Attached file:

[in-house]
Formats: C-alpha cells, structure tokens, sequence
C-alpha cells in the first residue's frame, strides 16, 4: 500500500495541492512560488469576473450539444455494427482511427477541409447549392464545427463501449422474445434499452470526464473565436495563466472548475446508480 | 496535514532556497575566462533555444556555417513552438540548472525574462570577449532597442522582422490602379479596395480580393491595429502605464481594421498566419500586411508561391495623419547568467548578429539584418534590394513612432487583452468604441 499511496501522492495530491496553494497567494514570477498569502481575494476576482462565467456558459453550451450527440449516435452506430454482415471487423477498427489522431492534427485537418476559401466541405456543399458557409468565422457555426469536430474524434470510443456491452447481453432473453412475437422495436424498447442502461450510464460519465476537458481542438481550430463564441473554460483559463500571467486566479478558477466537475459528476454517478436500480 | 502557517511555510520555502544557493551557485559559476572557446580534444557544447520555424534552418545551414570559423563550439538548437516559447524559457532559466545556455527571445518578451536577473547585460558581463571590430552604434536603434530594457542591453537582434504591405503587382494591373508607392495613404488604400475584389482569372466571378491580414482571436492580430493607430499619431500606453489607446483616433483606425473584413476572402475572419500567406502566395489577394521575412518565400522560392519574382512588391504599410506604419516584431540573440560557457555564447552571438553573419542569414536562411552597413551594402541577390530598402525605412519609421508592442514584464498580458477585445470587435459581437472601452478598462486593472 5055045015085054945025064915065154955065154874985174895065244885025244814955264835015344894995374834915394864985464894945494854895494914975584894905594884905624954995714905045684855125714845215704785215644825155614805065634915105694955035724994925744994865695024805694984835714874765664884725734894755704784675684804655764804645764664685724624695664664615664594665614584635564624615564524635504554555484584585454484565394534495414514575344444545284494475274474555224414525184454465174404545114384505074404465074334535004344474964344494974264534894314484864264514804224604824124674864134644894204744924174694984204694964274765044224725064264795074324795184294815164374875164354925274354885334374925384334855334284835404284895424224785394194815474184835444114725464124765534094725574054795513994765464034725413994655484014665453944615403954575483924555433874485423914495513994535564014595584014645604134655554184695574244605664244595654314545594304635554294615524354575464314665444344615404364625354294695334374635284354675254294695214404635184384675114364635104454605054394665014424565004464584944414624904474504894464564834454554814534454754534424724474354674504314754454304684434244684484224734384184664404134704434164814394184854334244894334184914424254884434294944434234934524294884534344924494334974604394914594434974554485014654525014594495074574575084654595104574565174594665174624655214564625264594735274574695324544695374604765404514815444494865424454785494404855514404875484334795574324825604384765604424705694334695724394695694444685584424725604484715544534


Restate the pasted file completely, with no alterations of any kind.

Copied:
[in-house]
Formats: C-alpha cells, structure tokens, sequence
C-alpha cells in the first residue's frame, strides 16, 4: 500500500495541492512560488469576473450539444455494427482511427477541409447549392464545427463501449422474445434499452470526464473565436495563466472548475446508480 | 496535514532556497575566462533555444556555417513552438540548472525574462570577449532597442522582422490602379479596395480580393491595429502605464481594421498566419500586411508561391495623419547568467548578429539584418534590394513612432487583452468604441 499511496501522492495530491496553494497567494514570477498569502481575494476576482462565467456558459453550451450527440449516435452506430454482415471487423477498427489522431492534427485537418476559401466541405456543399458557409468565422457555426469536430474524434470510443456491452447481453432473453412475437422495436424498447442502461450510464460519465476537458481542438481550430463564441473554460483559463500571467486566479478558477466537475459528476454517478436500480 | 502557517511555510520555502544557493551557485559559476572557446580534444557544447520555424534552418545551414570559423563550439538548437516559447524559457532559466545556455527571445518578451536577473547585460558581463571590430552604434536603434530594457542591453537582434504591405503587382494591373508607392495613404488604400475584389482569372466571378491580414482571436492580430493607430499619431500606453489607446483616433483606425473584413476572402475572419500567406502566395489577394521575412518565400522560392519574382512588391504599410506604419516584431540573440560557457555564447552571438553573419542569414536562411552597413551594402541577390530598402525605412519609421508592442514584464498580458477585445470587435459581437472601452478598462486593472 5055045015085054945025064915065154955065154874985174895065244885025244814955264835015344894995374834915394864985464894945494854895494914975584894905594884905624954995714905045684855125714845215704785215644825155614805065634915105694955035724994925744994865695024805694984835714874765664884725734894755704784675684804655764804645764664685724624695664664615664594665614584635564624615564524635504554555484584585454484565394534495414514575344444545284494475274474555224414525184454465174404545114384505074404465074334535004344474964344494974264534894314484864264514804224604824124674864134644894204744924174694984204694964274765044224725064264795074324795184294815164374875164354925274354885334374925384334855334284835404284895424224785394194815474184835444114725464124765534094725574054795513994765464034725413994655484014665453944615403954575483924555433874485423914495513994535564014595584014645604134655554184695574244605664244595654314545594304635554294615524354575464314665444344615404364625354294695334374635284354675254294695214404635184384675114364635104454605054394665014424565004464584944414624904474504894464564834454554814534454754534424724474354674504314754454304684434244684484224734384184664404134704434164814394184854334244894334184914424254884434294944434234934524294884534344924494334974604394914594434974554485014654525014594495074574575084654595104574565174594665174624655214564625264594735274574695324544695374604765404514815444494865424454785494404855514404875484334795574324825604384765604424705694334695724394695694444685584424725604484715544534